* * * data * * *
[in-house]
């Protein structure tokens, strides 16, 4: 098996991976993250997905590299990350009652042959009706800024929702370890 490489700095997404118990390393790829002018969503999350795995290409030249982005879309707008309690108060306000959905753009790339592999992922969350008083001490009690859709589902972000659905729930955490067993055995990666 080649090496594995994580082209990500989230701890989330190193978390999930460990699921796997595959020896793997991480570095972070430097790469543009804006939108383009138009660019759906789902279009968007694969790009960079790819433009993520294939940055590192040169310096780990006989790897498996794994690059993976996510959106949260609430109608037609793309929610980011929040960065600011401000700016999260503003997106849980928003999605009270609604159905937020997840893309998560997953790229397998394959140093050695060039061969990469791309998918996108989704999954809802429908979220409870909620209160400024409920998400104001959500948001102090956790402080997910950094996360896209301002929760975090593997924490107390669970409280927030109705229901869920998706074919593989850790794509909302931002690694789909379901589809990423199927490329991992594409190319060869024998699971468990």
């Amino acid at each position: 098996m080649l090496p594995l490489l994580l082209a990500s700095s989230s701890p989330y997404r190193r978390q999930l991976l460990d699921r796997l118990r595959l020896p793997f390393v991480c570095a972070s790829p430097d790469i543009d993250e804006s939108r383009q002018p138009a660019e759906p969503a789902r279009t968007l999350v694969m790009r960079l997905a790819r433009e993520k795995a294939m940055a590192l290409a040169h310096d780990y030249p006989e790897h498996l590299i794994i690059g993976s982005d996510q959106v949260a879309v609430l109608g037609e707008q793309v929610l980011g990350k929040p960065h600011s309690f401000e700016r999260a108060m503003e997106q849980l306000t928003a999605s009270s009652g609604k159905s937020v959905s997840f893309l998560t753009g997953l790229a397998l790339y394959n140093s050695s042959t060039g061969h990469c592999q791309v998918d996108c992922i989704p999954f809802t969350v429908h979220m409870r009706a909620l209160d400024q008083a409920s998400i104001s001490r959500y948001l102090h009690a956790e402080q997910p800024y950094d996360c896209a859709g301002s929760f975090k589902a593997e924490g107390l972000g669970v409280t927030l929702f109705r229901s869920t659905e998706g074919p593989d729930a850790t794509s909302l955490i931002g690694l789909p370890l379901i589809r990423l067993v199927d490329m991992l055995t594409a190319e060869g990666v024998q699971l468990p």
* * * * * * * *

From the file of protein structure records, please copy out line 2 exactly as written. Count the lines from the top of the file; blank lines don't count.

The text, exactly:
């Protein structure tokens, strides 16, 4: 098996991976993250997905590299990350009652042959009706800024929702370890 490489700095997404118990390393790829002018969503999350795995290409030249982005879309707008309690108060306000959905753009790339592999992922969350008083001490009690859709589902972000659905729930955490067993055995990666 080649090496594995994580082209990500989230701890989330190193978390999930460990699921796997595959020896793997991480570095972070430097790469543009804006939108383009138009660019759906789902279009968007694969790009960079790819433009993520294939940055590192040169310096780990006989790897498996794994690059993976996510959106949260609430109608037609793309929610980011929040960065600011401000700016999260503003997106849980928003999605009270609604159905937020997840893309998560997953790229397998394959140093050695060039061969990469791309998918996108989704999954809802429908979220409870909620209160400024409920998400104001959500948001102090956790402080997910950094996360896209301002929760975090593997924490107390669970409280927030109705229901869920998706074919593989850790794509909302931002690694789909379901589809990423199927490329991992594409190319060869024998699971468990």